The hypothalamic-pituitary-adrenal axis in bipolar disorder

David J Bond, Allan H. Young

Research output: Chapter in Book/Report/Conference proceedingChapter

Abstract

One of the most consistent findings in biological psychiatry is derangement of the hypothalamic-pituitary-adrenal (HPA) axis in patients with severe mood disorders. The HPA axis consists of the hypothalamus, pituitary, and adrenal glands, various hormones and releasing factors, and regulatory neural inputs (1). It regulates the body’s acute response to stress, and its actions in this regard include mobilizing energy reserves through increased gluconeogenesis, lipolysis, and protein degradation (2). It also plays a role in long-term adaptive changes to physiological functions, for example, by modulating immune responses, facilitating learning, and activating the sympathetic nervous system (1). The purpose of this review is to examine the physiology of the HPA axis; outline the evidence for its implication in the pathogenesis of depression and bipolar disorder; summarize treatment options that may be efficacious in restoring normal HPA axis functioning, and thereby effective in treating mood disorders; and to suggest avenues for further research.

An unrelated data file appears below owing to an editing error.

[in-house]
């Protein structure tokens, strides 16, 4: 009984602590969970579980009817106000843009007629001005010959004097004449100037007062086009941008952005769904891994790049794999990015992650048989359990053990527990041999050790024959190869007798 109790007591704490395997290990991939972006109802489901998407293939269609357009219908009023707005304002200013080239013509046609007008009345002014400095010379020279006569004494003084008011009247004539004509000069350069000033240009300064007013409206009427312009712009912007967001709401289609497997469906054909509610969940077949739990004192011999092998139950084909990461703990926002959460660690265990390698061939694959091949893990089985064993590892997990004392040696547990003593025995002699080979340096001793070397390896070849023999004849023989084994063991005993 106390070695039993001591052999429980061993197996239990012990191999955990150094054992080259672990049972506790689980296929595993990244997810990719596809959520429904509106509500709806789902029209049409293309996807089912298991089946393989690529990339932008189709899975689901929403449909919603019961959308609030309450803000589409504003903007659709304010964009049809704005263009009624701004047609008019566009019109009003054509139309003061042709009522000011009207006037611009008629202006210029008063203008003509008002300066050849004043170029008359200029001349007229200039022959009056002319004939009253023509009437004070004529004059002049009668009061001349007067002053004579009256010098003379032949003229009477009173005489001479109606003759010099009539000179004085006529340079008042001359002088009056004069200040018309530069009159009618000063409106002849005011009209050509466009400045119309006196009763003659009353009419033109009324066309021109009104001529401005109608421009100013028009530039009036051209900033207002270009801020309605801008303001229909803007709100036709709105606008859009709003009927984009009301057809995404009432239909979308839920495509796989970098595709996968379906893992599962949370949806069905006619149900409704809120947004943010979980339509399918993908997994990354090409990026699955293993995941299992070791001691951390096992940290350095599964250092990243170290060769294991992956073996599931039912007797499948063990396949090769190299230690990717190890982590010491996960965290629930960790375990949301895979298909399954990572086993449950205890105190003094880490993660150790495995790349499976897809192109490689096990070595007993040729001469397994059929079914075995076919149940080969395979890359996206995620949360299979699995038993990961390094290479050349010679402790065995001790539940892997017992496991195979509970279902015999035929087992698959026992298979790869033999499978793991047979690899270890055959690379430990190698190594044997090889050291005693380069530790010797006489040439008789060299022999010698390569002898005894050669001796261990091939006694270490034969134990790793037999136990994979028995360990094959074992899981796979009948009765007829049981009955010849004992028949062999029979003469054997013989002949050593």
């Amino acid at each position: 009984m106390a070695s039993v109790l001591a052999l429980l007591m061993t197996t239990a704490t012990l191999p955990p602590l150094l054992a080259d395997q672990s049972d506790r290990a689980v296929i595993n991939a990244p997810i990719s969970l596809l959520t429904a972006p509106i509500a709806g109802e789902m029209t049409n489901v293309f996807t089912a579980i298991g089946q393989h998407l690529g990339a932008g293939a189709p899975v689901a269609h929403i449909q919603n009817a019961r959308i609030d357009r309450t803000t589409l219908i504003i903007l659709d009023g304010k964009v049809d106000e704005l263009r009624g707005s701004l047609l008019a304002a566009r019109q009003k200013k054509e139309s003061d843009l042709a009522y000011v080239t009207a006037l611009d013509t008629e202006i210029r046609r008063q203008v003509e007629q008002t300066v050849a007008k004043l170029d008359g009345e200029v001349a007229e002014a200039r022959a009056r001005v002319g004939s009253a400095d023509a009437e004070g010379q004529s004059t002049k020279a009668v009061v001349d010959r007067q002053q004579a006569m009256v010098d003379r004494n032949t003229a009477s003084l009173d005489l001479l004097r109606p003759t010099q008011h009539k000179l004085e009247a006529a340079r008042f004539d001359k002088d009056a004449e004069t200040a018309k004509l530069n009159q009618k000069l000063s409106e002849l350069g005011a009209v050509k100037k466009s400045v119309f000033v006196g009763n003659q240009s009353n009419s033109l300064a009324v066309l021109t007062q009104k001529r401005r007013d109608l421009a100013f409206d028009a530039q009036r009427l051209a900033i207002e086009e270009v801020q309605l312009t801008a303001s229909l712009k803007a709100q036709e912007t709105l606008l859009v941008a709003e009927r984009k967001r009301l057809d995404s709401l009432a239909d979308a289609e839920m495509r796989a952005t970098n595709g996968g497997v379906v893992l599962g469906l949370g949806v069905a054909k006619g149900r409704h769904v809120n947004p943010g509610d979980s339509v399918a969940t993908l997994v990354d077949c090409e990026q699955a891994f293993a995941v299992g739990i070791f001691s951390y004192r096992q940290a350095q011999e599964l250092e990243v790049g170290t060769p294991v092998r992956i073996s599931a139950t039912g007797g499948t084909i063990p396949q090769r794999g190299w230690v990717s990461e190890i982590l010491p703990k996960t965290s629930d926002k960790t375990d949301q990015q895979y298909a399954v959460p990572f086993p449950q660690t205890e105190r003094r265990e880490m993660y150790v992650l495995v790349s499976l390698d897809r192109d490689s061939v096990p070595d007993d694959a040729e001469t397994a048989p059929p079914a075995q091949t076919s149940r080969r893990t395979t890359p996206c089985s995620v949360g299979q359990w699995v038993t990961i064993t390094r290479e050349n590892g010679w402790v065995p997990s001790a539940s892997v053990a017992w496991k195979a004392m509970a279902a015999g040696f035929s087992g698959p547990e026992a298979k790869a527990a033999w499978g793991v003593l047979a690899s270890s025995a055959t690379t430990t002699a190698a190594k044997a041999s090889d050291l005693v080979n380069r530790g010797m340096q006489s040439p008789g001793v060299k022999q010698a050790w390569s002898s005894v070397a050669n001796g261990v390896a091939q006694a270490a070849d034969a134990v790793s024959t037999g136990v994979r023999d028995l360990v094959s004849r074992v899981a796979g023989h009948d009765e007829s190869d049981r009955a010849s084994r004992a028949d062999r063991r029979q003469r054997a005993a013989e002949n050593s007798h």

Original languageEnglish (US)
Title of host publicationBipolar Disorders
Subtitle of host publicationBasic Mechanisms and Therapeutic Implications, Second Edition
PublisherCRC Press
Pages145-160
Number of pages16
ISBN (Electronic)9781420021158
ISBN (Print)9780849398971
StatePublished - 2007

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